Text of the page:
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Monday, July 04, 2005

Two pieces from today's NY Times

Tom Zeller makes a similar observation in his "Link by Link" column today as I made in the Merc yesterday:

    In the digital age, the music industry faces two basic choices - either make it too risky to upload and download copyrighted files (or to even create software that allows people to do so), or completely rethink the business.

    So far, the industry has relied on the former strategy. But each new court victory arrives years behind the next digital innovation, born in some college dorm where an abiding geekiness is the motivator and earning profits means little. However valid the industry's desire to protect its products, trying to stop file sharing has become a Sisyphean exercise. (Emphasis mine.)

That goes for movies and TV shows, too. Zeller also quotes Eric Garland of the research firm Big Champagne:

"`It is the consumers' increasingly powerful position,' [Garland] said, that will define the new marketplace."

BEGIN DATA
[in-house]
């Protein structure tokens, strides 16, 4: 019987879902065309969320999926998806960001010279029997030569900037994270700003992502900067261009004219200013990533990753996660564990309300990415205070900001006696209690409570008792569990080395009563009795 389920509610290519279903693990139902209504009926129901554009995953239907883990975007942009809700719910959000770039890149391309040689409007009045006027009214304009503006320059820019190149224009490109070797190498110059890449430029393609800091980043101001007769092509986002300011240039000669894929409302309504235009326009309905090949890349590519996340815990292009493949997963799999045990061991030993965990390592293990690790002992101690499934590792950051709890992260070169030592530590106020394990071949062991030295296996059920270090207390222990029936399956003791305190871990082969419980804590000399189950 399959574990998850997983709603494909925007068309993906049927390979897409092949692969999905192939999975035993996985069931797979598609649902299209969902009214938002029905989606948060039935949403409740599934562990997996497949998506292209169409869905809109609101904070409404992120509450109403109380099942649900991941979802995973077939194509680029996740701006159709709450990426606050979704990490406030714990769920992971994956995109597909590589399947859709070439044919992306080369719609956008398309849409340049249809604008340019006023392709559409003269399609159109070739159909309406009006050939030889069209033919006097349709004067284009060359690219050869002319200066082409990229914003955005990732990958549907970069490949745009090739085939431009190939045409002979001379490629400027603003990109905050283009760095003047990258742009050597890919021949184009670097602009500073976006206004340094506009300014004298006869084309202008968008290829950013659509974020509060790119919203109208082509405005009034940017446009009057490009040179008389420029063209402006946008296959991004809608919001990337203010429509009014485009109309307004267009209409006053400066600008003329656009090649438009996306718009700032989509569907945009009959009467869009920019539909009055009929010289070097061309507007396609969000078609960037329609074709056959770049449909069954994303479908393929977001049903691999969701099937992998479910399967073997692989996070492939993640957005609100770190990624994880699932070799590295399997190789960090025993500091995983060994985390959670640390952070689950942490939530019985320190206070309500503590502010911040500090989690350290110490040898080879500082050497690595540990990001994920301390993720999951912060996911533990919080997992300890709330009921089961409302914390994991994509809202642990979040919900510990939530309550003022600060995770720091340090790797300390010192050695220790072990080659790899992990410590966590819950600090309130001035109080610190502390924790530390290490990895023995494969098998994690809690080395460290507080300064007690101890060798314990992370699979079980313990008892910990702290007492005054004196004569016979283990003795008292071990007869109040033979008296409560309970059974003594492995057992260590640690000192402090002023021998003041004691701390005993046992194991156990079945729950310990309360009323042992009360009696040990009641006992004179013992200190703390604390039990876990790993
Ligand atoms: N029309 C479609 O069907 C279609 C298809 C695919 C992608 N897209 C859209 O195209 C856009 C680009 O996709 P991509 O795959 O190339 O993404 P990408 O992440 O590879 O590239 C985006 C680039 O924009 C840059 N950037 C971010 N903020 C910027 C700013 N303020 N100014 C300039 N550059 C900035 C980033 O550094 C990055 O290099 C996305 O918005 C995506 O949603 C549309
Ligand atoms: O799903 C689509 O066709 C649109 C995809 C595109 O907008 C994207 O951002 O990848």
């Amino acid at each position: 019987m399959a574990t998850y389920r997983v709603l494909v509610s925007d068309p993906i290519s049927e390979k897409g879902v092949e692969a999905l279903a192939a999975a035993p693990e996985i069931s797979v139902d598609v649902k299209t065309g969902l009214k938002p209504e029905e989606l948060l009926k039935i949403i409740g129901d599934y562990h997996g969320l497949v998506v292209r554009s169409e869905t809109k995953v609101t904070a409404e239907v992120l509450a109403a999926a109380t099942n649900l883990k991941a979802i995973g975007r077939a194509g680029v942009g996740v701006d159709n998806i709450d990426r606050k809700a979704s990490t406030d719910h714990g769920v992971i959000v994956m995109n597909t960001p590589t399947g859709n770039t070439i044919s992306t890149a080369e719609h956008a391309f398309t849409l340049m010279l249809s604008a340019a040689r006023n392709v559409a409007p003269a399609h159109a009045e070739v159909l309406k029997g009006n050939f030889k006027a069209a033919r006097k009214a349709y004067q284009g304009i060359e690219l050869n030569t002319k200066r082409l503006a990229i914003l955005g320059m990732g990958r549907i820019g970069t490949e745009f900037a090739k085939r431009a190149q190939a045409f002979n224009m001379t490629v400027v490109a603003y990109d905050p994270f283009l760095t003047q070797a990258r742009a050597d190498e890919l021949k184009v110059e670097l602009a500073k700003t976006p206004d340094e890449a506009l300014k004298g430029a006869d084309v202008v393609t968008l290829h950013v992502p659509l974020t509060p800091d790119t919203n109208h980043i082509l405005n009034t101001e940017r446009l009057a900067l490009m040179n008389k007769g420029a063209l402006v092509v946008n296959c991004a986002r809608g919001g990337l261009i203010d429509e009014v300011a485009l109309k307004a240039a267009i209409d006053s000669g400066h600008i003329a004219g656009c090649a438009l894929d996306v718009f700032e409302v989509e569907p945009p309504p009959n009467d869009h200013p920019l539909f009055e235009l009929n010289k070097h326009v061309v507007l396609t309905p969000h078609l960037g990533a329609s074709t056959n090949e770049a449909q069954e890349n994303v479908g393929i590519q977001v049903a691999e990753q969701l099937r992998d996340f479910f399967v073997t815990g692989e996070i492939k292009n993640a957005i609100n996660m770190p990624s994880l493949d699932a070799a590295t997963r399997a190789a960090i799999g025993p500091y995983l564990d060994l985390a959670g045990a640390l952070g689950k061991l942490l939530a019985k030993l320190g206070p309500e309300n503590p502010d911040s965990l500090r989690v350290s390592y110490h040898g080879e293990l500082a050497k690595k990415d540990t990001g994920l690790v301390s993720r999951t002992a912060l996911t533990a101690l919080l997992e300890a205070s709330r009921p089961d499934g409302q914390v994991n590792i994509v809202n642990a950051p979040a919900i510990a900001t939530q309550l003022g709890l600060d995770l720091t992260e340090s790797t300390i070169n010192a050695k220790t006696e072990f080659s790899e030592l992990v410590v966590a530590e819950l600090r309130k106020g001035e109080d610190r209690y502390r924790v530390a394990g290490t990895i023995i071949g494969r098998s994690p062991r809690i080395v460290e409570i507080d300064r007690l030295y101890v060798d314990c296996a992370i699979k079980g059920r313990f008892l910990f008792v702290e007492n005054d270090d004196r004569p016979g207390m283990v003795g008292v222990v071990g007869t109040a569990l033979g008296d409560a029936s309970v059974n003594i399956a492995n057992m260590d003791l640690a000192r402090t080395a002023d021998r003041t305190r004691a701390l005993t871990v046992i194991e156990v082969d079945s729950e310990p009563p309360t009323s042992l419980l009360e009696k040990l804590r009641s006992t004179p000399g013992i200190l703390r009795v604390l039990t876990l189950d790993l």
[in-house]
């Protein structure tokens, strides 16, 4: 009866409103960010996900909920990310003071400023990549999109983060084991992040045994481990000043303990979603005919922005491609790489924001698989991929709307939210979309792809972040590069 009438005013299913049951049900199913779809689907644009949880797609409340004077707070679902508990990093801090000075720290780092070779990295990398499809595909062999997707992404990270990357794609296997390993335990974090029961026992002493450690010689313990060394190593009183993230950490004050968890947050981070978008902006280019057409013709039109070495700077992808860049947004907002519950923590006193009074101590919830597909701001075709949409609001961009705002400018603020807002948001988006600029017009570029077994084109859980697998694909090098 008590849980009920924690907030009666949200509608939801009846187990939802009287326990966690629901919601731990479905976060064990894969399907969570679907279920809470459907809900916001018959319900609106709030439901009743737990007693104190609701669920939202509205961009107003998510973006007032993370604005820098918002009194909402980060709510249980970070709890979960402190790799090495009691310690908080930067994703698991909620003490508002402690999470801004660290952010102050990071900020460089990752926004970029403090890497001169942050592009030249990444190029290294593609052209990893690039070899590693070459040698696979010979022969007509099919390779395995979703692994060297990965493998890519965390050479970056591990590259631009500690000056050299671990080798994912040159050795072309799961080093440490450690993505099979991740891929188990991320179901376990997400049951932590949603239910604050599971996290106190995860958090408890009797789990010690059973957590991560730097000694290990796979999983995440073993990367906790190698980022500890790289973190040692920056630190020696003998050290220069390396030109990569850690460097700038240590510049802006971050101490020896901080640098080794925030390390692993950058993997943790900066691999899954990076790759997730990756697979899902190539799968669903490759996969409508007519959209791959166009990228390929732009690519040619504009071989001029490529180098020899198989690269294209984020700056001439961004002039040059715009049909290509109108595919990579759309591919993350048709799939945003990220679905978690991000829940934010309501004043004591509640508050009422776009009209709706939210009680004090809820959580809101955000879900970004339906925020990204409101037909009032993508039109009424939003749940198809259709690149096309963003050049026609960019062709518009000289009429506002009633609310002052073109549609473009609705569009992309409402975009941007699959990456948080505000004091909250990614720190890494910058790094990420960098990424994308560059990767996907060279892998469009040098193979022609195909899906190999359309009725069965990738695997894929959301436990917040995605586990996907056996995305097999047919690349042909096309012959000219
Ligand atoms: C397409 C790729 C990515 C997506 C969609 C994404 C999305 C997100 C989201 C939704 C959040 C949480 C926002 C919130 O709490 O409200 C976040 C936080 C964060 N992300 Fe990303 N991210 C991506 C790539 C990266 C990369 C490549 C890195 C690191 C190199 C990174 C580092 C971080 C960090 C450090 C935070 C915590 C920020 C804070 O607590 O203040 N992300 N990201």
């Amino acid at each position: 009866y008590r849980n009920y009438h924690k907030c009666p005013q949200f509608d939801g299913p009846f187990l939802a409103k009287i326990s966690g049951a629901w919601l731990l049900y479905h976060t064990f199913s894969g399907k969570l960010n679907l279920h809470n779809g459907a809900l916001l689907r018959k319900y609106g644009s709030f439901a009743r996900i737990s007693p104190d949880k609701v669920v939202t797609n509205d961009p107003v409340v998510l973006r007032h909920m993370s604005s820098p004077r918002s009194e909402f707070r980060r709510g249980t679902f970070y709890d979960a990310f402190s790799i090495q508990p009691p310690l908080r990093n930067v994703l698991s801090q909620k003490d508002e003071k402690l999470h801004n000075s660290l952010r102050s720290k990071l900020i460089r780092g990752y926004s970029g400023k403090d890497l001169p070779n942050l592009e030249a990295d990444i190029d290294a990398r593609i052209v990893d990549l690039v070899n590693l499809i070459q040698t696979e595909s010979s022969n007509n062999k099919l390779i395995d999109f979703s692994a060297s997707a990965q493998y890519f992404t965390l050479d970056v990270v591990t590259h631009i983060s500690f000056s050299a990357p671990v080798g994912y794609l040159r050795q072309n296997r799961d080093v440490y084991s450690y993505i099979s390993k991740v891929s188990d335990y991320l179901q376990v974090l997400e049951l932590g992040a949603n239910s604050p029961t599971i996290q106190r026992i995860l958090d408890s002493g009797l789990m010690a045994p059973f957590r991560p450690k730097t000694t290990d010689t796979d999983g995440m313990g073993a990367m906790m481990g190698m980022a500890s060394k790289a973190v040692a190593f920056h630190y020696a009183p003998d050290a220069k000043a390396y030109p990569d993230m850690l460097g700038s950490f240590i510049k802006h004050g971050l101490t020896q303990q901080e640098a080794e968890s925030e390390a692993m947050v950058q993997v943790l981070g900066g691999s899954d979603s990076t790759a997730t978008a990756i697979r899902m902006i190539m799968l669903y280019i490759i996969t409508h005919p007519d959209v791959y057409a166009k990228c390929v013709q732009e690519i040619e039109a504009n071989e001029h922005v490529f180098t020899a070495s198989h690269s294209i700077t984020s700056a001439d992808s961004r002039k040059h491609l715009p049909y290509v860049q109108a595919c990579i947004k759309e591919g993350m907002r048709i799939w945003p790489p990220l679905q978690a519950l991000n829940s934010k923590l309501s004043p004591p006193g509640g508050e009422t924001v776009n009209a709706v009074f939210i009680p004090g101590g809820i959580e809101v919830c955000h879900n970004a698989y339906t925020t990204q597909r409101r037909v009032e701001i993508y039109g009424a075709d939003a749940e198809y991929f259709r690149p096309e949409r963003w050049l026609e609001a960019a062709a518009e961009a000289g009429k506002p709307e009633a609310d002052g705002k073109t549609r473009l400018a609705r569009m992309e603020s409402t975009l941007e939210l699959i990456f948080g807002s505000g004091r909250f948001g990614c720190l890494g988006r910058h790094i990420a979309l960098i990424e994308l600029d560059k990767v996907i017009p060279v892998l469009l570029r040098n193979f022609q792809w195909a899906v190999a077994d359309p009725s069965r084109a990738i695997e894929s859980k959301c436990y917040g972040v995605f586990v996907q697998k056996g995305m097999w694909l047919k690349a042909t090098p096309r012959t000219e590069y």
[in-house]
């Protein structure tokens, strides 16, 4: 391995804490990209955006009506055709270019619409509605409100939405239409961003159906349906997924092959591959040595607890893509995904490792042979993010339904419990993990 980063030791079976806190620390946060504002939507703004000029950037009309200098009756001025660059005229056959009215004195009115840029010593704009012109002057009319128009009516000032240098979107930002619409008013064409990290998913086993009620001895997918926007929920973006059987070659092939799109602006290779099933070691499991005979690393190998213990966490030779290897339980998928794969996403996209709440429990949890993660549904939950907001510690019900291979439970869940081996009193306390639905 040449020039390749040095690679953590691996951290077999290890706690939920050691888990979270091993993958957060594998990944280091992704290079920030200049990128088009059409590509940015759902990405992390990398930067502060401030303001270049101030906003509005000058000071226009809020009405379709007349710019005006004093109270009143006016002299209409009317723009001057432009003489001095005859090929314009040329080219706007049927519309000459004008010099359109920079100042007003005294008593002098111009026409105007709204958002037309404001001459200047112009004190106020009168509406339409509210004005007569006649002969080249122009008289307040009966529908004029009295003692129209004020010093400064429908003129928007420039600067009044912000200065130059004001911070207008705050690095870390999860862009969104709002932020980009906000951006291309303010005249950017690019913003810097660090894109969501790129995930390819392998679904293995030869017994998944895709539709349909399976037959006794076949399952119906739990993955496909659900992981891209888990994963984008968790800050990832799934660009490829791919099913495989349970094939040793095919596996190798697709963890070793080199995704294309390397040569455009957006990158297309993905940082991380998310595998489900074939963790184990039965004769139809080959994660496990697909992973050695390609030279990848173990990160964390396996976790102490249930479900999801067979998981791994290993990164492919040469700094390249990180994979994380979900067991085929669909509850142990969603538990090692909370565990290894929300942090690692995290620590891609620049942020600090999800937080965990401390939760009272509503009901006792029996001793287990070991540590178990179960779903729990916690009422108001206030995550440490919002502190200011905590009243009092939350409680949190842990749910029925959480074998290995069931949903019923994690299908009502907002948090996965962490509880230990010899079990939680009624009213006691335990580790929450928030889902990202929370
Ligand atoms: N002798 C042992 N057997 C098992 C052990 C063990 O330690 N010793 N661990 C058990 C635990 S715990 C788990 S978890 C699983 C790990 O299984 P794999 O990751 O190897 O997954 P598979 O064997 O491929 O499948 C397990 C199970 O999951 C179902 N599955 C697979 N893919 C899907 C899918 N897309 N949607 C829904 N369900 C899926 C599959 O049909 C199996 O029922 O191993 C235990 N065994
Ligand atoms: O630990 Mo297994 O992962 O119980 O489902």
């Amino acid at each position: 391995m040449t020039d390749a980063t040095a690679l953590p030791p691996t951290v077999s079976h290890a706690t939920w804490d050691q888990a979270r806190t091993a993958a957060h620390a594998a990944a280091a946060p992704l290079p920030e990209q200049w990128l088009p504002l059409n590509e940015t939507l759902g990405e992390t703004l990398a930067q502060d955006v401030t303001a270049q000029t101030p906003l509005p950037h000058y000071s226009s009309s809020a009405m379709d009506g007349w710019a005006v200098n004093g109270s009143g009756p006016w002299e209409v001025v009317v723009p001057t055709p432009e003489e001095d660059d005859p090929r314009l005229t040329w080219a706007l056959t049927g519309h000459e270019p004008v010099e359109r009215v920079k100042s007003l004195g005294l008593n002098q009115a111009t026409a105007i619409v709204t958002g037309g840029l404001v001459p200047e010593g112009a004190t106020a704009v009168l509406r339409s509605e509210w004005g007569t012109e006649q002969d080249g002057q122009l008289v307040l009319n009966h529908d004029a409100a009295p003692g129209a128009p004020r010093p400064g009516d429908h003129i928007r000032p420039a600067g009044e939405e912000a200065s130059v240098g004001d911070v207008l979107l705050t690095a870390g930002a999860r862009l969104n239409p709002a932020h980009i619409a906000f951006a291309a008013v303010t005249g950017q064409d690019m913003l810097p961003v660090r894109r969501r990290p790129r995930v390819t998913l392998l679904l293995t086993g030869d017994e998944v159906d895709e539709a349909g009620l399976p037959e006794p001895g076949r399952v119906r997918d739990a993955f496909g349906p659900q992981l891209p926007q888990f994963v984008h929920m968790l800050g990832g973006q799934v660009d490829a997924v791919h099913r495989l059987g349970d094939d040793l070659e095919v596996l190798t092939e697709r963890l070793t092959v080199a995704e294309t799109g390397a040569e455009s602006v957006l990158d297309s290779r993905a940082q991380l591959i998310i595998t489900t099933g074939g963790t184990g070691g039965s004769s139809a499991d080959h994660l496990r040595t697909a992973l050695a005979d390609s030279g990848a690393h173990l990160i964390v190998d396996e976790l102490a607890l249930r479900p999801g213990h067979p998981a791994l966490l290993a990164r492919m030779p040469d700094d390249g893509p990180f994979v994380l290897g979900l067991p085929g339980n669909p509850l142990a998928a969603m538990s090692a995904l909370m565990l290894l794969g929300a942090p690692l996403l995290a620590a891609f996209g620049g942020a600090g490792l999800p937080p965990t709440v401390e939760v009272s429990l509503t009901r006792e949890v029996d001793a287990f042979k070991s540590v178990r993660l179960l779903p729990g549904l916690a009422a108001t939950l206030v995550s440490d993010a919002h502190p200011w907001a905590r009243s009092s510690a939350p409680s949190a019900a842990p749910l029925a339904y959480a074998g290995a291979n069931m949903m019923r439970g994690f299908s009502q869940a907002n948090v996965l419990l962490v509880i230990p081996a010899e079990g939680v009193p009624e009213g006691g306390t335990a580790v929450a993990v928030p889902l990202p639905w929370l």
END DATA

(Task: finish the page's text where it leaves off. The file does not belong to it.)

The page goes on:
The article brings up the idea of some sort of monthly media subscription fee, which would be divvied up among studios, labels, and artists based on what a consumer watched or listened to. Garland says content may be viewed as a utility, like water from a tap. Interesting idea - but right now it's hard for me to imagine consumers accepting it.

The headline on Zeller's piece is, "The Imps of File Sharing May Lose in Court, But They Are Winning in the Marketplace."

The second piece in today's Times makes a similar assumption, but even questions whether last week's Supreme Court ruling was really even a defeat for file-sharing. It's titled, "Forget the Bootleg, Just Download the Movie Legally."

    The studios have been working for months to confront the technological and business challenges of digital sales. Those initiatives gained new urgency on June 27 when the Supreme Court ruled that companies distributing software that allows users to trade pirated copies of audio and video files are liable for copyright infringement only if they induce users to break the law. (My emphasis.)

Studios are digitizing more of their film libraries, and Disney president Bob Iger is talking about making "Desperate Housewives" available for download the day after it airs, with DVD-like "special features."

OK - but enough talk - let's see some action.

Josh Goldman, CEO of Akimbo Systems, hits the nail on the head when he says that some experimentation is happening, but that "everyone is holding back the best of their programming until they figure out the right model."